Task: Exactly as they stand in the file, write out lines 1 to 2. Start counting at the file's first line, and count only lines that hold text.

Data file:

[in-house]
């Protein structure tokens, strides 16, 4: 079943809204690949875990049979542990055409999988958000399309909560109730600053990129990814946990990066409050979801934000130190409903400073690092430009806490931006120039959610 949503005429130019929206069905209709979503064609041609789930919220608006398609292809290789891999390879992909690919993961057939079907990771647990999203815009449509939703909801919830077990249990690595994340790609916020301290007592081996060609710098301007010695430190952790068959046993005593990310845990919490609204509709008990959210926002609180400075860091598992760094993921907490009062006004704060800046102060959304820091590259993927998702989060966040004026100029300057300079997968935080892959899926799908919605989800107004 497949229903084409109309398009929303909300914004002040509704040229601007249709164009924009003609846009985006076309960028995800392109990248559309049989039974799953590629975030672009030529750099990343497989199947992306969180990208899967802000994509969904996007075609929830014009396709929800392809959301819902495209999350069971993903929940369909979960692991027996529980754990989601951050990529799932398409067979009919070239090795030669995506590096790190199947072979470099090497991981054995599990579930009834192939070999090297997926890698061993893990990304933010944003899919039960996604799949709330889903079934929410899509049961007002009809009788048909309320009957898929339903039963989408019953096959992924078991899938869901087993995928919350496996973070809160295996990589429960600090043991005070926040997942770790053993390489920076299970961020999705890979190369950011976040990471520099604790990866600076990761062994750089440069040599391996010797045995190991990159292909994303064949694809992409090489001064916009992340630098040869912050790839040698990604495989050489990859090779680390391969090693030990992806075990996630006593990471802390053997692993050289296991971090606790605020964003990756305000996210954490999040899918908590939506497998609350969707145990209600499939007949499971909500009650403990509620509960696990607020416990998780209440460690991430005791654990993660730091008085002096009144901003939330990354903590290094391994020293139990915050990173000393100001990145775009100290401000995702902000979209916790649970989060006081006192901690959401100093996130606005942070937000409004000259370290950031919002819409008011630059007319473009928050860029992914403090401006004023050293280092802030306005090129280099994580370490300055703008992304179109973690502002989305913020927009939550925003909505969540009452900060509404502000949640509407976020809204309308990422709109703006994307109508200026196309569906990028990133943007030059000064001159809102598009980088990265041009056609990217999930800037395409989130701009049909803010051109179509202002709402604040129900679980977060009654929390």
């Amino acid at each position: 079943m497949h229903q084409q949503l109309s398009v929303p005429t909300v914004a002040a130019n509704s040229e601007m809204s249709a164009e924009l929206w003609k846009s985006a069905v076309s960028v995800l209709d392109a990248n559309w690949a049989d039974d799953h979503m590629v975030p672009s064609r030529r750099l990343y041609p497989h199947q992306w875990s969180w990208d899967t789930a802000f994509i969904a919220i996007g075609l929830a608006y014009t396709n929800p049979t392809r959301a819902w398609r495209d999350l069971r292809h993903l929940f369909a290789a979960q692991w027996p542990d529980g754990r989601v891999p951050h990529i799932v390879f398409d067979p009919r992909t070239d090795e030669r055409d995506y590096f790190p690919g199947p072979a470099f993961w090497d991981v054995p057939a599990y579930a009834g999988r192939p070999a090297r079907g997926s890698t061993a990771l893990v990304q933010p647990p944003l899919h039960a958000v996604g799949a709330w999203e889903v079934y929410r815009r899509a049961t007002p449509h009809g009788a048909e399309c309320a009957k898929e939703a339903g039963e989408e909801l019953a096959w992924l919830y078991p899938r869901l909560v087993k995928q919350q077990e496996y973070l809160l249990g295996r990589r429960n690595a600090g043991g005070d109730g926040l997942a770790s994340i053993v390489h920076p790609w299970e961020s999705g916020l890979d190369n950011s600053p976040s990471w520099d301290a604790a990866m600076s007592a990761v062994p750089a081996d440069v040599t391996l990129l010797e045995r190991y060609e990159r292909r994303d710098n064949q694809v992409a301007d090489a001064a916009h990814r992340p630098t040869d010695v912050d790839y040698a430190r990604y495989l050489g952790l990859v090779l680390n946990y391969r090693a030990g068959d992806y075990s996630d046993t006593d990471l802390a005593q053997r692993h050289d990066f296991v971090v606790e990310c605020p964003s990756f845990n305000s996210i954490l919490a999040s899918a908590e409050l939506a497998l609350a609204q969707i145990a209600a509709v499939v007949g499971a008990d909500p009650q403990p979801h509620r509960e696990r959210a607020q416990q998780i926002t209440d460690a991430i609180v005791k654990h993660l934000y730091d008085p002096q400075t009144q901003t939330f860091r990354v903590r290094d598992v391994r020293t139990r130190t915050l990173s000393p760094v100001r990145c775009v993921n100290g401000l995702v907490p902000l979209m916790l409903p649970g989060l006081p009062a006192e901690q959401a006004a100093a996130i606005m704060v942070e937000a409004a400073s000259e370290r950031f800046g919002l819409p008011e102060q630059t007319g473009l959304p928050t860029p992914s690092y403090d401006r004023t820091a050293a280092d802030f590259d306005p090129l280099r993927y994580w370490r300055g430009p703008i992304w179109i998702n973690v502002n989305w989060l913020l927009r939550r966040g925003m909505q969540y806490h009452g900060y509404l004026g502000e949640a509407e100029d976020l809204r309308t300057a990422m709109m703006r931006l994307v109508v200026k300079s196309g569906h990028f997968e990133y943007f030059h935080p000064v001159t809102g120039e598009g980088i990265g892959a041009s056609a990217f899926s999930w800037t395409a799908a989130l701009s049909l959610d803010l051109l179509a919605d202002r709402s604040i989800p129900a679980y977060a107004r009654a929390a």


[in-house]
């Protein structure tokens, strides 16, 4: 079943809204690949875990049979542990055409999988958000399309909560109730600053990129990814946990990066409050979801934000130190409903400073690092430009806490931006120039959610 949503005429130019929206069905209709979503064609041609789930919220608006398609292809290789891999390879992909690919993961057939079907990771647990999203815009449509939703909801919830077990249990690595994340790609916020301290007592081996060609710098301007010695430190952790068959046993005593990310845990919490609204509709008990959210926002609180400075860091598992760094993921907490009062006004704060800046102060959304820091590259993927998702989060966040004026100029300057300079997968935080892959899926799908919605989800107004 497949229903084409109309398009929303909300914004002040509704040229601007249709164009924009003609846009985006076309960028995800392109990248559309049989039974799953590629975030672009030529750099990343497989199947992306969180990208899967802000994509969904996007075609929830014009396709929800392809959301819902495209999350069971993903929940369909979960692991027996529980754990989601951050990529799932398409067979009919070239090795030669995506590096790190199947072979470099090497991981054995599990579930009834192939070999090297997926890698061993893990990304933010944003899919039960996604799949709330889903079934929410899509049961007002009809009788048909309320009957898929339903039963989408019953096959992924078991899938869901087993995928919350496996973070809160295996990589429960600090043991005070926040997942770790053993390489920076299970961020999705890979190369950011976040990471520099604790990866600076990761062994750089440069040599391996010797045995190991990159292909994303064949694809992409090489001064916009992340630098040869912050790839040698990604495989050489990859090779680390391969090693030990992806075990996630006593990471802390053997692993050289296991971090606790605020964003990756305000996210954490999040899918908590939506497998609350969707145990209600499939007949499971909500009650403990509620509960696990607020416990998780209440460690991430005791654990993660730091008085002096009144901003939330990354903590290094391994020293139990915050990173000393100001990145775009100290401000995702902000979209916790649970989060006081006192901690959401100093996130606005942070937000409004000259370290950031919002819409008011630059007319473009928050860029992914403090401006004023050293280092802030306005090129280099994580370490300055703008992304179109973690502002989305913020927009939550925003909505969540009452900060509404502000949640509407976020809204309308990422709109703006994307109508200026196309569906990028990133943007030059000064001159809102598009980088990265041009056609990217999930800037395409989130701009049909803010051109179509202002709402604040129900679980977060009654929390």